Why This Broker is Telling Owner-User Buyers to Close
The pandemic has sent a shock through the real estate markets, and many buyers have canceled or delayed current deals to wait out the new market. Jon Rosenberg of Levrose Commercial Real Estate, however, is encouraging owner-user buyers specifically not to hesitate and to close current deals. Owner-users have different needs and requirements than investment buyers, and securing the right property may be more valuable than any post-pandemic discount that they may get.
“Owner-user buyers are more like tenants in a lot of ways in how they should be thinking about this. Investment buyers are in a different category altogether,” Rosenberg, co-founder and designated broker managing partner at the brokerage firm, tells GlobeSt.com. “My recommendation to owner-user buyers right now is to stand back and ask if the business is going to come out of the recovery well positioned and, if so, is this still the right building. If the answer is yes to those questions, then my recommendation is that they should not stop now. It takes a long time to find the right building.”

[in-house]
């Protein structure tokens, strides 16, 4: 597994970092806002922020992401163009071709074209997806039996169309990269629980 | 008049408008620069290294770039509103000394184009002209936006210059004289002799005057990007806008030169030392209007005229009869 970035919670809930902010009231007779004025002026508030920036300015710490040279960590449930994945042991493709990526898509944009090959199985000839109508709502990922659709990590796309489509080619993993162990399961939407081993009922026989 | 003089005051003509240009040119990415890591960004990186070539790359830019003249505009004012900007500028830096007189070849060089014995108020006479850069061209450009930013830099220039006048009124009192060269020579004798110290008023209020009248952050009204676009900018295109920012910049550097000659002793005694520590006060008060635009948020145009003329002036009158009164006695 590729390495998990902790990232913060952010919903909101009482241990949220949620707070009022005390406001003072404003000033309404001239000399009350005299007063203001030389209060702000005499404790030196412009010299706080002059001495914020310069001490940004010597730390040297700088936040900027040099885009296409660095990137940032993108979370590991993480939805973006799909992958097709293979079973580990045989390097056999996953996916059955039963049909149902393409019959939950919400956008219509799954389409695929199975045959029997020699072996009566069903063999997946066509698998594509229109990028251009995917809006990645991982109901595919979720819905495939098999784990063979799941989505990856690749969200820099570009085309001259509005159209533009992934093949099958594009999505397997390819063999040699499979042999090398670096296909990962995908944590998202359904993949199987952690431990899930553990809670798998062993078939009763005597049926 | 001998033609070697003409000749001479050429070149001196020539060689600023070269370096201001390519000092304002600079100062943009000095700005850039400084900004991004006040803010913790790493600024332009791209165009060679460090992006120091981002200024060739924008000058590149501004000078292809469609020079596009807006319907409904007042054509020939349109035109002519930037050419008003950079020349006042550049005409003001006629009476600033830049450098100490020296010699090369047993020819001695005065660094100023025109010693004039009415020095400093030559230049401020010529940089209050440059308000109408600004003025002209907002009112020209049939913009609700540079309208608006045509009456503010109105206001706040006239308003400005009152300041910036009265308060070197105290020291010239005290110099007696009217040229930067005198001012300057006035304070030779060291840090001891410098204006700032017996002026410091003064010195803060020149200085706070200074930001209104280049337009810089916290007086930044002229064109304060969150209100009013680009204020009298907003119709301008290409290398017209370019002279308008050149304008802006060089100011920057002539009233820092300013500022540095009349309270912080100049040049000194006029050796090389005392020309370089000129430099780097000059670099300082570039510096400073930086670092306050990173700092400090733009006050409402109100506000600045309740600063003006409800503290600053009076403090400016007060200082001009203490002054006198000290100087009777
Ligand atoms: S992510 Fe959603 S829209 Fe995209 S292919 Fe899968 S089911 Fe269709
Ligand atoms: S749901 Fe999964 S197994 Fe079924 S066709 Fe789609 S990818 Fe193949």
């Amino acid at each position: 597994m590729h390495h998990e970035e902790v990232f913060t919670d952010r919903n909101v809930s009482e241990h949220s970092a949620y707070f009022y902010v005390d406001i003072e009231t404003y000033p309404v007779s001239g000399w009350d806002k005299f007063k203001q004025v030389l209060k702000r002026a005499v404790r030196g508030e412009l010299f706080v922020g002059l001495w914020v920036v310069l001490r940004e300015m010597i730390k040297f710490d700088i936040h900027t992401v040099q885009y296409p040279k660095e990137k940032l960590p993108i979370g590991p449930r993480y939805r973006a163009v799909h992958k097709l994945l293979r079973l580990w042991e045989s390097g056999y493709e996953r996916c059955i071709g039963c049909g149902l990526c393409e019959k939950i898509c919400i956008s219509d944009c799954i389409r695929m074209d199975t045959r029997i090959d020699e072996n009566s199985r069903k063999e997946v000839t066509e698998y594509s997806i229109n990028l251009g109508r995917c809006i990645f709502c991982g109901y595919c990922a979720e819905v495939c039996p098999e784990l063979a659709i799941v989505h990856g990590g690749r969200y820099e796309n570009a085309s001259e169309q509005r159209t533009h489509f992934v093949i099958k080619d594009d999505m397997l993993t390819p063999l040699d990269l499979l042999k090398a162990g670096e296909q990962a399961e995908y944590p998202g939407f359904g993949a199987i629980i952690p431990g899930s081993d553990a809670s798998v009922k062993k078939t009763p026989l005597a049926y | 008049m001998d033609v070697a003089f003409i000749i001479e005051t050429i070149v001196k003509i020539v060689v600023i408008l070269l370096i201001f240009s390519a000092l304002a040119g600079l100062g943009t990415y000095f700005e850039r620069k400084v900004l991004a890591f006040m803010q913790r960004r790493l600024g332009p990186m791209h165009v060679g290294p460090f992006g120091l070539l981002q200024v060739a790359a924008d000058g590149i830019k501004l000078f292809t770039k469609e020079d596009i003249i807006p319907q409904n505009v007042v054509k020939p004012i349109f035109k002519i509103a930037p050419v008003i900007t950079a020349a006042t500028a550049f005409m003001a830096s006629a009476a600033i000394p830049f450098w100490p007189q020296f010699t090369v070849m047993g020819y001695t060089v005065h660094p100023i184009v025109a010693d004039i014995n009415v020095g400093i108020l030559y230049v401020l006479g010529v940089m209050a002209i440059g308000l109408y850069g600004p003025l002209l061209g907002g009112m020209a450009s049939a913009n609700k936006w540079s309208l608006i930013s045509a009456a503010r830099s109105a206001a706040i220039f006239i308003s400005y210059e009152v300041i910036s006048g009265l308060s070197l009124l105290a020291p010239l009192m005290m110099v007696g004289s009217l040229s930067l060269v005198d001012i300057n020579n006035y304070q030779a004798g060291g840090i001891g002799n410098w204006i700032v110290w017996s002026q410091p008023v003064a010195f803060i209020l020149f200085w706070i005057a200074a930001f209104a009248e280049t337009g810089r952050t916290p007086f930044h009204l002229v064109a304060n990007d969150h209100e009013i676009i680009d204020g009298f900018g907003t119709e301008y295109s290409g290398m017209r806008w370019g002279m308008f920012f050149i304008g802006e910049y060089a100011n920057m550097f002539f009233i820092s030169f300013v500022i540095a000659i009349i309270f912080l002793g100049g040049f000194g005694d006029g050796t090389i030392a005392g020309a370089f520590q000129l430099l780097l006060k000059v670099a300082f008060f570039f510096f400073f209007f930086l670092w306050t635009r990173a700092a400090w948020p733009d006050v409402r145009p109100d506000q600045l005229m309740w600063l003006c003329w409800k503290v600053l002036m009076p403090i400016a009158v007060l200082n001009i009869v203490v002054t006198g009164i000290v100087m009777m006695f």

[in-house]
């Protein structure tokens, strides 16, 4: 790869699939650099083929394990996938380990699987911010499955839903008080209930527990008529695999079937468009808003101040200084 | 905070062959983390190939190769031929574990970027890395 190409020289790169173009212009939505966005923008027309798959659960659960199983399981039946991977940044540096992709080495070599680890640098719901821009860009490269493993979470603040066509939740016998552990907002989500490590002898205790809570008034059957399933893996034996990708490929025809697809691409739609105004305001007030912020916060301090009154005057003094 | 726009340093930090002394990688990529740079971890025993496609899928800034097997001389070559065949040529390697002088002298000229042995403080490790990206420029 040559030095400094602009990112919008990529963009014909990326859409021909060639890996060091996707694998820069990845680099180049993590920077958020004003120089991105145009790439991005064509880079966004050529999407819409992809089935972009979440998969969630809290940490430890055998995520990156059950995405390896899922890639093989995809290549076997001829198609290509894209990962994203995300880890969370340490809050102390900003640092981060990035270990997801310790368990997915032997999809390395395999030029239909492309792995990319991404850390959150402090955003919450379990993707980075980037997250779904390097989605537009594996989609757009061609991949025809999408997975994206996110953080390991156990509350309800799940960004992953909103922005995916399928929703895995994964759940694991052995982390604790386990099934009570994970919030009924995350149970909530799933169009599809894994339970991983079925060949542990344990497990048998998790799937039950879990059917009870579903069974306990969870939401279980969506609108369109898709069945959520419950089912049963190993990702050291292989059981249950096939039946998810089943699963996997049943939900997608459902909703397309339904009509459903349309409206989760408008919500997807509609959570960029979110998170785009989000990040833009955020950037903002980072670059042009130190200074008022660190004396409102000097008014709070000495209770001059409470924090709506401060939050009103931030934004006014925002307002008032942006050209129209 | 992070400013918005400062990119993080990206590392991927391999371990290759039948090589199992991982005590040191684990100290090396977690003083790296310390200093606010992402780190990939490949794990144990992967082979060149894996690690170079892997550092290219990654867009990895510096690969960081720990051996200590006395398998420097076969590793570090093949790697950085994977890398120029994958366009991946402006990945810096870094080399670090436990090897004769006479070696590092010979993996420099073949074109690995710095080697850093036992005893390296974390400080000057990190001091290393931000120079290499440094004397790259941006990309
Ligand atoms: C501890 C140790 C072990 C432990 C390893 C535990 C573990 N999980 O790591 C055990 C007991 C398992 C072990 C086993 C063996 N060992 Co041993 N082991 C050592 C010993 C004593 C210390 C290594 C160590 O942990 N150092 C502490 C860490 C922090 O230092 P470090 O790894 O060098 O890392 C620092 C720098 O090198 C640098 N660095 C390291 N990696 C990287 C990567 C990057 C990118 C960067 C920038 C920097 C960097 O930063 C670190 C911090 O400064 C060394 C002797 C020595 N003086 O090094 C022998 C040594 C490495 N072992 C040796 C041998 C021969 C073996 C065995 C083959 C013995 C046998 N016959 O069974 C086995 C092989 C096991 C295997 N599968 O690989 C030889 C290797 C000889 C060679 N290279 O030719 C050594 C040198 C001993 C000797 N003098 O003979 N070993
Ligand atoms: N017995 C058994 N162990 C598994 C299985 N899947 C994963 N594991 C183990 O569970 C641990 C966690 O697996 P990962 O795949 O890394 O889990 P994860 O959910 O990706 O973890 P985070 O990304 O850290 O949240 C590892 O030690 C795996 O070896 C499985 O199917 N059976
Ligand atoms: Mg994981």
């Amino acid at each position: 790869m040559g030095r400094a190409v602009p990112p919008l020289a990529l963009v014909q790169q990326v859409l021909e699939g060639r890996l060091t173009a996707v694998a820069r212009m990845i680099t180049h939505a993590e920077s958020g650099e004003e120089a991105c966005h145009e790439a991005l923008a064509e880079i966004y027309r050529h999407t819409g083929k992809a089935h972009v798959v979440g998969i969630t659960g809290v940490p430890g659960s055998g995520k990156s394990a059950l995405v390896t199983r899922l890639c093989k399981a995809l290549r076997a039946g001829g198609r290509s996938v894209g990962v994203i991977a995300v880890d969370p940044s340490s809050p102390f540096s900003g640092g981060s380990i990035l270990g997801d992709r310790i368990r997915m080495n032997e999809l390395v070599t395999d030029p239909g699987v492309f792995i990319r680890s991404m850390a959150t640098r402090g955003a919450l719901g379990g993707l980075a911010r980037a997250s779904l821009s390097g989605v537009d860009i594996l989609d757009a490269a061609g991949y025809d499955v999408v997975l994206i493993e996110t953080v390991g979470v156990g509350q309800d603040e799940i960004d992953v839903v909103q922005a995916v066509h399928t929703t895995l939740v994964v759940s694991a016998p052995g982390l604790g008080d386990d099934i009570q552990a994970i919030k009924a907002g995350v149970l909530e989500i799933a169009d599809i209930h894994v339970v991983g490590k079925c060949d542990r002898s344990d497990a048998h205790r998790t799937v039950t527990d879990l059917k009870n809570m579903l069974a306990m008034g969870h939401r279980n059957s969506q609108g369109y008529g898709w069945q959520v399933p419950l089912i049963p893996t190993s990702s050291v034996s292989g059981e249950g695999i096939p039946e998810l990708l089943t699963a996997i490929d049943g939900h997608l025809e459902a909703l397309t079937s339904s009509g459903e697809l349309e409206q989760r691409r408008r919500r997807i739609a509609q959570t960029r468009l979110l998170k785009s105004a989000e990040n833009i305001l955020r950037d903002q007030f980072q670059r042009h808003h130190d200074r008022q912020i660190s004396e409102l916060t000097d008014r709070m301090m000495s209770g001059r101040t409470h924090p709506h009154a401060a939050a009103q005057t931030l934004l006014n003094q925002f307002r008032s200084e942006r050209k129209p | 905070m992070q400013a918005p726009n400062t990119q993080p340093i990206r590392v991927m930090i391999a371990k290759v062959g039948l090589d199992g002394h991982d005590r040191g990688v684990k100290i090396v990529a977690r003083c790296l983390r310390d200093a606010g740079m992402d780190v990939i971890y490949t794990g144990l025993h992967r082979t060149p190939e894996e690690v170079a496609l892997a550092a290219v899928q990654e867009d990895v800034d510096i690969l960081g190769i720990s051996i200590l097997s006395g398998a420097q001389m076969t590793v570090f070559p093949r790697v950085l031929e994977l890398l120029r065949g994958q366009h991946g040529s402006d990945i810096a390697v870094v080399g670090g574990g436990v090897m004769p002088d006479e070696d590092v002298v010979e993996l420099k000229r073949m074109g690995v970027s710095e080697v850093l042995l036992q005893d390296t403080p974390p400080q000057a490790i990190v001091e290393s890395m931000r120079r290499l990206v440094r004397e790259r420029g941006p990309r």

Price point is the biggest concern for most owner-users, who are all tightening their operating costs in light of the economic shift. “People have this fear that they could get the building for less after we come out of that, but we don’t know that is going to be the case,” says Rosenberg. “There aren’t enough numbers to show that, and all of the comps are pretty strong. Coming out of this, there could be a lot of pent up demand, which could create a run on the market.”
Pricing and underwriting should also hold up, according to Rosenberg. “For an owner-user buyer, pricing should really be based on functionality: does the building work for you? It is hard to time the real estate market,” he says. “You buy because it is right, and even if there is a dip in pricing coming out of this, I don’t know if it will be substantial enough for the owner-user type product. I would tell prospective buyers to underwrite the same way they did going into escrow and know that if there is a dip coming out of this, it may not be as much as they think, if at all.”
In addition, interest rates are rising in response to the increased risk, so borrowers who are already in the escrow process might have significantly lower interest rates. “Interest rates are rising, so borrowers that are locked to a low rate, it still could be more beneficial to close,” says Rosenberg. “Loan deals are going to be moving slowly on the backend. That is another consideration, based on timing.”
Investment buyers, on the other, hand might want to pause and wait out the market—or at least weigh different risk propositions than owner-users. “Investors have to consider their risk tolerance and the product type, which will have a different set of risk tolerances,” explains Rosenberg. “If you are in escrow on a building that has more exposure, you are going to come out of this with additional vacancies, and that will change the value. An investor has to look at the property, tenant mix and the risk when this is over.”